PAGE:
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Aussie Students Strike for Climate Change Action

15 March 2019 at 5:12 pm
Luke Michael
Thousands of students across Australia are protesting to demand action on climate change as part of a global day of youth activism.

Luke Michael | 15 March 2019 at 5:12 pm


Aussie Students Strike for Climate Change Action
15 March 2019 at 5:12 pm

Thousands of students across Australia are protesting to demand action on climate change as part of a global day of youth activism.

Children from more than 55 Australian cities and towns took part in School Strike 4 Climate protests on Friday, calling for politicians to stop Adani’s coal mine, reject fossil fuels and commit Australia to 100 per cent renewable energy by 2030.

The strikes coincide with a global day of student-led climate change action, with protests taking place in 1,659 towns and cities in 105 countries around the world.

A number of Australian charities have got behind the students, including Save the Children, whose CEO Paul Ronalds said he was inspired by the motivation and strong will of participating students.

“Young people have a right to be heard on the issues that are important to them and this show of global awareness is incredibly impressive from our future leaders,” Ronalds said.

“School is important, but so too is making sure children’s voices are heard in a world run by adults.”

Ronalds said Save the Children supported the democratic right of Australia’s young people to take action, especially when their government would not.

“I know a lot of teachers and a lot of parents are very proud of their kids for speaking out and demanding action by government,” he said.

“Australian students are highly engaged and understand that they will be dealing with the consequences of our inaction.”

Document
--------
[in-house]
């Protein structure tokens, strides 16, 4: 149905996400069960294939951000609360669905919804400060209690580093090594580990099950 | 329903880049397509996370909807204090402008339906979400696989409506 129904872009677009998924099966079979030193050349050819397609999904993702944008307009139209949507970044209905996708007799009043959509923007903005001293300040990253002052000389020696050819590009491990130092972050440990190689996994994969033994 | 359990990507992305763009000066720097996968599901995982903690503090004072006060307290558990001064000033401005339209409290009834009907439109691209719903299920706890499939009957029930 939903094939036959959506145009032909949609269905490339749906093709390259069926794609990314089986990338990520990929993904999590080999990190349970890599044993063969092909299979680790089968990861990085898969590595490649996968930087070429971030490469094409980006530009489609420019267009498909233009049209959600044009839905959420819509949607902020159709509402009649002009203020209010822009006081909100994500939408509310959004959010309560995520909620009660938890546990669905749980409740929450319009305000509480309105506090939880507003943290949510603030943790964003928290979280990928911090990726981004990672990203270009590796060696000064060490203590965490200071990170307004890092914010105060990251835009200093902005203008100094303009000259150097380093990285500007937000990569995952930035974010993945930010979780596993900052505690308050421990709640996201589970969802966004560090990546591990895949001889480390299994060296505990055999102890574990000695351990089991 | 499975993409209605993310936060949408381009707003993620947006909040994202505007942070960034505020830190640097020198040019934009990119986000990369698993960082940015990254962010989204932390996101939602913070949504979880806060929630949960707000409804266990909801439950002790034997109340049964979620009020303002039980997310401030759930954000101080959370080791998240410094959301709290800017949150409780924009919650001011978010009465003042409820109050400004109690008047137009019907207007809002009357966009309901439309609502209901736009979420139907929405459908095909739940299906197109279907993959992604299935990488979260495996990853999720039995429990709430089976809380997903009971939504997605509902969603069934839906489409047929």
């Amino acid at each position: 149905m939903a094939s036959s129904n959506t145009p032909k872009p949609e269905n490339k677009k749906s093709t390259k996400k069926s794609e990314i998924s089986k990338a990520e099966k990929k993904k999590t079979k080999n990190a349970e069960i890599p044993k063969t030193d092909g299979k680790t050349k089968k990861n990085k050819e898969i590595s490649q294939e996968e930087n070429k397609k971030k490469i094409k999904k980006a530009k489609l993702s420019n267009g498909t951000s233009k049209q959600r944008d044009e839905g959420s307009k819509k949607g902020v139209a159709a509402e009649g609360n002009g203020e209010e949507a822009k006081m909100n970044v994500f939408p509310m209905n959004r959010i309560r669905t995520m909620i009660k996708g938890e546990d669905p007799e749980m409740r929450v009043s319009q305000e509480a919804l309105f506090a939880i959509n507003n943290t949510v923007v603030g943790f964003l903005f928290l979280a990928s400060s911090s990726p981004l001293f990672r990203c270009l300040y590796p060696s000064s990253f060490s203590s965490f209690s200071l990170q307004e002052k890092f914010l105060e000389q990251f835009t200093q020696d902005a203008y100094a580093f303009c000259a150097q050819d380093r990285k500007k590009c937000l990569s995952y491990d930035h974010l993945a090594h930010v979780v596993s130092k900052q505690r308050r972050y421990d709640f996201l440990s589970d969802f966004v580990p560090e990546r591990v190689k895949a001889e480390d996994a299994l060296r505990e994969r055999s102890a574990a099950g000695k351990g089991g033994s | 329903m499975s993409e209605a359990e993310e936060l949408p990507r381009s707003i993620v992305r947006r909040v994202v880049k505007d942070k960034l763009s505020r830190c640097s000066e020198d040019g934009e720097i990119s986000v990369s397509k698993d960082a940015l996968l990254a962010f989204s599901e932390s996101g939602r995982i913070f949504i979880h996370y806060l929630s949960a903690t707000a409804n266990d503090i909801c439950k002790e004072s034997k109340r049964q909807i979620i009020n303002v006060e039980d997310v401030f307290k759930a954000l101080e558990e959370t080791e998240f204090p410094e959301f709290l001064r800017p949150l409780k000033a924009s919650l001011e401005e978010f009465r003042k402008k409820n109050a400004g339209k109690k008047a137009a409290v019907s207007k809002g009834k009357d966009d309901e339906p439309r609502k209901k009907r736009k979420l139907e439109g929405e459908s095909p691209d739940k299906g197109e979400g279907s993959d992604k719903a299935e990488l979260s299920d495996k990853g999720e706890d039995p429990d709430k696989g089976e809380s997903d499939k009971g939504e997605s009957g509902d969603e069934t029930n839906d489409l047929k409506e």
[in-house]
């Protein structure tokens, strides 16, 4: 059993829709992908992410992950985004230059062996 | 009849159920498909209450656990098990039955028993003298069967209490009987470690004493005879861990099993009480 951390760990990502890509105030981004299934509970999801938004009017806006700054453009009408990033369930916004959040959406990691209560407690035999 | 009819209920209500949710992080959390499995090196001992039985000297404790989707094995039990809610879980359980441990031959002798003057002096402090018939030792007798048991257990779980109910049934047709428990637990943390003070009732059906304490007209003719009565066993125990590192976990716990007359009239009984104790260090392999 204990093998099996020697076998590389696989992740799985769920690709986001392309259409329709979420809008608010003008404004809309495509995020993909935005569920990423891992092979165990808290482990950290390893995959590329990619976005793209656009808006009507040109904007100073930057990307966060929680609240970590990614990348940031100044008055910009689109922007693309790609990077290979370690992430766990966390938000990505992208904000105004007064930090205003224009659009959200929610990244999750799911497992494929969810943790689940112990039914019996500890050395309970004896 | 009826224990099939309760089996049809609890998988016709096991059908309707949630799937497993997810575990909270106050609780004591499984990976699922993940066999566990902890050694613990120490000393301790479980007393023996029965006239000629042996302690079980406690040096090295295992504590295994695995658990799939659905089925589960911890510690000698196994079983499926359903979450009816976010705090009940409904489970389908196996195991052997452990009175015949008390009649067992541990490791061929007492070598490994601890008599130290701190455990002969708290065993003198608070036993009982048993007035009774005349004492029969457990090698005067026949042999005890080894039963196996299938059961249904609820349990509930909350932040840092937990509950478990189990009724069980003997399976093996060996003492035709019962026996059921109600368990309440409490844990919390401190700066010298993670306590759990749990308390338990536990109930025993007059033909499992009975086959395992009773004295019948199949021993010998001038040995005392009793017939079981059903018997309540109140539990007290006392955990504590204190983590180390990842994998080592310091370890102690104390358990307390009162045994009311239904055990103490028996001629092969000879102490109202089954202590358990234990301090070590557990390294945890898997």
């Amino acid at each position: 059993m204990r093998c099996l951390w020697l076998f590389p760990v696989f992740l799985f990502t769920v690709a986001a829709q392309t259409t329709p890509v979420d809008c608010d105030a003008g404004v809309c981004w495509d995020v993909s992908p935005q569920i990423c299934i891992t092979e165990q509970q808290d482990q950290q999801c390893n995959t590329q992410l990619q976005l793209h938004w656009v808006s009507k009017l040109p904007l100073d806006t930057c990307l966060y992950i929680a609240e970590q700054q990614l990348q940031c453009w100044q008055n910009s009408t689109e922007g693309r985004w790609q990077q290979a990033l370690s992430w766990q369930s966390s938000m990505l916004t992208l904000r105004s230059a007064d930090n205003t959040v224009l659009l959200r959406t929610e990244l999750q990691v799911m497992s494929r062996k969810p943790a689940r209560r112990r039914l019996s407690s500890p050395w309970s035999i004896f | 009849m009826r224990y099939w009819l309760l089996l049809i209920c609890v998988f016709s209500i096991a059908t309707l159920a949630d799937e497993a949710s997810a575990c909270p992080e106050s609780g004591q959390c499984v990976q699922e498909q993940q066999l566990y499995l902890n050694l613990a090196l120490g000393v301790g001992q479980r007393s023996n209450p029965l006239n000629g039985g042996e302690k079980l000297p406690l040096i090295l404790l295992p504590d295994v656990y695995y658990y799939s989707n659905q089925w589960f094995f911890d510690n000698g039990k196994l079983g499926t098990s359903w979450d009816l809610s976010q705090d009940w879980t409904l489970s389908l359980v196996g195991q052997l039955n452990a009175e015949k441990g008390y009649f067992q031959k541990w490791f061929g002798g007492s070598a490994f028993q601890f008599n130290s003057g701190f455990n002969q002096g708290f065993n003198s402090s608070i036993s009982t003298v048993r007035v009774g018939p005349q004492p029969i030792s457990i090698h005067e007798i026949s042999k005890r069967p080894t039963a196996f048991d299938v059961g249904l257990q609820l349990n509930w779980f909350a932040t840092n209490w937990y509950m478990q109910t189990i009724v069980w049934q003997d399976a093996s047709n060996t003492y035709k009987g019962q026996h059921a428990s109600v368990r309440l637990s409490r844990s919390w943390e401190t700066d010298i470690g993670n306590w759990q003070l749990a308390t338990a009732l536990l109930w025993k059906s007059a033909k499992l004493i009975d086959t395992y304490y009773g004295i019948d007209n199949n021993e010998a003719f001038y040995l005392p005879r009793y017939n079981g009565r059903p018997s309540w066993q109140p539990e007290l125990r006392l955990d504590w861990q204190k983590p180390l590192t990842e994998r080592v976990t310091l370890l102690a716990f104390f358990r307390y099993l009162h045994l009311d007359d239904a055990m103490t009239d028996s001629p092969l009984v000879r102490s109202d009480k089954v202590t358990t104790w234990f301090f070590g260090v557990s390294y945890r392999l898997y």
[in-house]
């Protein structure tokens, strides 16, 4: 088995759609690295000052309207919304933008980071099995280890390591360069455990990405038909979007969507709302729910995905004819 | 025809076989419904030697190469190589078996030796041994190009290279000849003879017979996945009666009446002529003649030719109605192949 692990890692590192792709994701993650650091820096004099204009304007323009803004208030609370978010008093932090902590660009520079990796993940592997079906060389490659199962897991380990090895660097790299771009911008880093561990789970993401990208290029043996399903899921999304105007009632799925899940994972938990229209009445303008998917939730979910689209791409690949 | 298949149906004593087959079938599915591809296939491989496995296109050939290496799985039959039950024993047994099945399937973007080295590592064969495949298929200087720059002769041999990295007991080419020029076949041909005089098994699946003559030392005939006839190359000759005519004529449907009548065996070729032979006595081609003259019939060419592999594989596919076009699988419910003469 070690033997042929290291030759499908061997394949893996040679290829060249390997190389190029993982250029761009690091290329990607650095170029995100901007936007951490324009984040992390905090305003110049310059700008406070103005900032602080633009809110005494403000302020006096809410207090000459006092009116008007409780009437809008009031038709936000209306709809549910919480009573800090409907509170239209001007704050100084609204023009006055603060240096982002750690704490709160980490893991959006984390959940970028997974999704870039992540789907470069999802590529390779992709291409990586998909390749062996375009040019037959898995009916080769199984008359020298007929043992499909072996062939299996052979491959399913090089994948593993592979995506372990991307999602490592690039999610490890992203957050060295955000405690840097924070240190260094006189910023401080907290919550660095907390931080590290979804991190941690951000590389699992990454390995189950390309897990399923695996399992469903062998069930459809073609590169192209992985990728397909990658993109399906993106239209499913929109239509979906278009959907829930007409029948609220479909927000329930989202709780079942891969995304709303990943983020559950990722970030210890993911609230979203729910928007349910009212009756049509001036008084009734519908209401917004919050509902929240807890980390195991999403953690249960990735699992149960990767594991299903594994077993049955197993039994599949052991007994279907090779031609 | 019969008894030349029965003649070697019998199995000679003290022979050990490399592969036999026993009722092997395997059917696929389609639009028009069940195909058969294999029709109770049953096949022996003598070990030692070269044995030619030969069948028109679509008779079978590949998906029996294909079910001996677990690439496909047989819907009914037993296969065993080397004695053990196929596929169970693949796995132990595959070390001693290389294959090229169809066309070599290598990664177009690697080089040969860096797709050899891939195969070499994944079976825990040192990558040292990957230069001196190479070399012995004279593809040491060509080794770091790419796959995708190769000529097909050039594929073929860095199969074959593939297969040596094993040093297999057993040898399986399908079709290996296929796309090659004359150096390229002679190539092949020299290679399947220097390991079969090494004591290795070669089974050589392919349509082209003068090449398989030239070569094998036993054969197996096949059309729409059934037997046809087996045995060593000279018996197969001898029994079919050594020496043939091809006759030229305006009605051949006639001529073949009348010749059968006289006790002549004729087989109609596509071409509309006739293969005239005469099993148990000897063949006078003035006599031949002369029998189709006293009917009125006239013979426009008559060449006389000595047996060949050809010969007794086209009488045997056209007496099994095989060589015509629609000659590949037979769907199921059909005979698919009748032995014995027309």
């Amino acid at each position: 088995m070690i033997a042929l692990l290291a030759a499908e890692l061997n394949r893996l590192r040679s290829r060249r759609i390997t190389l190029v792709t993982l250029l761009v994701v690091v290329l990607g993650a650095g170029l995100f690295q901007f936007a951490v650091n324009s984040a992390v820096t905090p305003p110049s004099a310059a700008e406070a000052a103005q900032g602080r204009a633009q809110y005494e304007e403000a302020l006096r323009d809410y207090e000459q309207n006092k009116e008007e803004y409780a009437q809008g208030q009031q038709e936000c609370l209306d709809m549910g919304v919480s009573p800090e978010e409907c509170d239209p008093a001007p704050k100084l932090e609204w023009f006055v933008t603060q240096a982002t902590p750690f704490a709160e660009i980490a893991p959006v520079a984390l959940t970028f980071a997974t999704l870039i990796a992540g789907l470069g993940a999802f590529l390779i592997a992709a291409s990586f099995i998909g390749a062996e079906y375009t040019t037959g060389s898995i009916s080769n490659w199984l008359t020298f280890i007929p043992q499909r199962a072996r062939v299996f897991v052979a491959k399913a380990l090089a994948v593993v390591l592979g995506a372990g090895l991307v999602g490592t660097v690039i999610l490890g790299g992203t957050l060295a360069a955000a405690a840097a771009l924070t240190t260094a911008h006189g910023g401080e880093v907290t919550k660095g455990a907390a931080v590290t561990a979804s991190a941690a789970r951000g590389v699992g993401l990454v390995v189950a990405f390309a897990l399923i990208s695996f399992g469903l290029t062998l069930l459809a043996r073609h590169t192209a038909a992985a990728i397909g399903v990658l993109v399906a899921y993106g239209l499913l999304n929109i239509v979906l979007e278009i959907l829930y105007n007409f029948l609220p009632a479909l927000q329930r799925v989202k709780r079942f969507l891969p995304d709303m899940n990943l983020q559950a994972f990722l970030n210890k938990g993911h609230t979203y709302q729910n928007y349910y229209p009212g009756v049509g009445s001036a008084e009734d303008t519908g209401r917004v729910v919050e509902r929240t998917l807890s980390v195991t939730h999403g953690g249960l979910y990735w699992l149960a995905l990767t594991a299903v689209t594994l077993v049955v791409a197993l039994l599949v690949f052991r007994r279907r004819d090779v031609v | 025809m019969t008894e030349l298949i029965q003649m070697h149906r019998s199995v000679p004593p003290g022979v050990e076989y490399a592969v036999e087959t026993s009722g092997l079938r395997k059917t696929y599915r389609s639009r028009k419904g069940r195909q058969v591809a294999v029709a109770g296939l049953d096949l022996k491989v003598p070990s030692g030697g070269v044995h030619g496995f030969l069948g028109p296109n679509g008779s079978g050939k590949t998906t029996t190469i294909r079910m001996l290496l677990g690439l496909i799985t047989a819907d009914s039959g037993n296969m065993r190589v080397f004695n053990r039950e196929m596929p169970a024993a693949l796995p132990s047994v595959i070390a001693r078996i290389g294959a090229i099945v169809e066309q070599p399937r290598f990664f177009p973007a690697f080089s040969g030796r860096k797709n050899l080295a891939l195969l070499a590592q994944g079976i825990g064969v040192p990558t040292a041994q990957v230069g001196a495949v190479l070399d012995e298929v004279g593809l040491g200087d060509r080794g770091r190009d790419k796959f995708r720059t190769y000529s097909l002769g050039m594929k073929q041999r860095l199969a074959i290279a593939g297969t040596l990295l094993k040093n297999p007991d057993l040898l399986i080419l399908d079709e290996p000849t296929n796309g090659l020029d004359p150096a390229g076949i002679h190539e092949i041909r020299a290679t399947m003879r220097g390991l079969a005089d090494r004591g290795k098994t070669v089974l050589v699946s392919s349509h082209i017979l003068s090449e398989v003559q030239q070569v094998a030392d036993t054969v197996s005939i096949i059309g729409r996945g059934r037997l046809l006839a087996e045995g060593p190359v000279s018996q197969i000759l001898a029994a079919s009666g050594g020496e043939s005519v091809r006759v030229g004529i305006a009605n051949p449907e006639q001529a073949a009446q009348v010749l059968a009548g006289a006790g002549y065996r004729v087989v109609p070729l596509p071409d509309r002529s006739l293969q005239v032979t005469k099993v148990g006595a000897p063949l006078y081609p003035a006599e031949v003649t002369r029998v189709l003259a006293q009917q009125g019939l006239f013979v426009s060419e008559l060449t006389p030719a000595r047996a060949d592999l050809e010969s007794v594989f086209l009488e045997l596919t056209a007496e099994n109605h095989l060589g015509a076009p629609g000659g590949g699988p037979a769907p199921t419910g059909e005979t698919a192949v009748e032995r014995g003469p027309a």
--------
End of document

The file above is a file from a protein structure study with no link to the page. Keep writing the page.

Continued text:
The protests have been criticised by a number of federal government MPs, who said students should not be striking during school hours.

Education Minister Dan Tehan told the ABC he would meet with the students to discuss their concerns outside of school hours.

“Students leaving school during school hours to protest is not something that we should encourage,” Tehan said.

“Especially when they are being encouraged to do so by green political activists.”

But NSW Labor leader Michael Daley threw his support behind the students, telling the ABC: “They do have a democratic right of assembly, they do have a right to protest.”

Amnesty International Australia’s campaigns manager Tim O’Connor said he was deeply disappointed to hear reports of students being threatened with expulsion because of the protests.

He said the fundamental right to protest in Australia was central to the country’s democratic values.

“Australians standing up for the values they believe in has led to important social and legislative change such as women achieving the vote, seeking justice for Indigenous Australians and more recently marriage equality. These people-powered movements have changed Australia for the better,” O’Connor said.

“The fact is that young people, the future leaders of Australia, are frustrated their voices aren’t being heard by our government, who have failed to meaningfully address climate change.”

Australian students filled the streets of all the major cities and regional towns including Geelong, Cairns and Townsville.

In Canberra, students were heard chanting: “The youth are rising, no more compromising.”

In Melbourne, it was reported 20,000 students protested outside Old Treasury Building.

Student striker Harriet O’Shea Carre, aged 14, said school students were tired of being ignored and having their futures turned into political footballs.

“We feel sick when we see the climate impacts that are already devastating communities here and around the world. It’s time for our politicians to stop making decisions about us without us,” O’Shea Carre said.

Brisbane student Moni Siaosi said change remained the single greatest threat to students’ livelihoods, security and wellbeing.

“We are coming together to bring about awareness and to express our deepest concerns for the future and our planet. The time is now. As the sea levels rise, so will we,” the 15-year-old said.

The Australian school strike movement began last year when school students in Central Victoria took action after being inspired by then 15-year-old Swedish student Greta Thunberg – who had been striking outside Swedish Parliament calling for climate change action.

Last November, more than 15,000 Australian school students went on strike, defying pleas from Prime Minister Scott Morrison to stay in school.

Luke Michael  |  Journalist  |  @luke_michael96

Luke Michael is a journalist at Pro Bono News covering the social sector.

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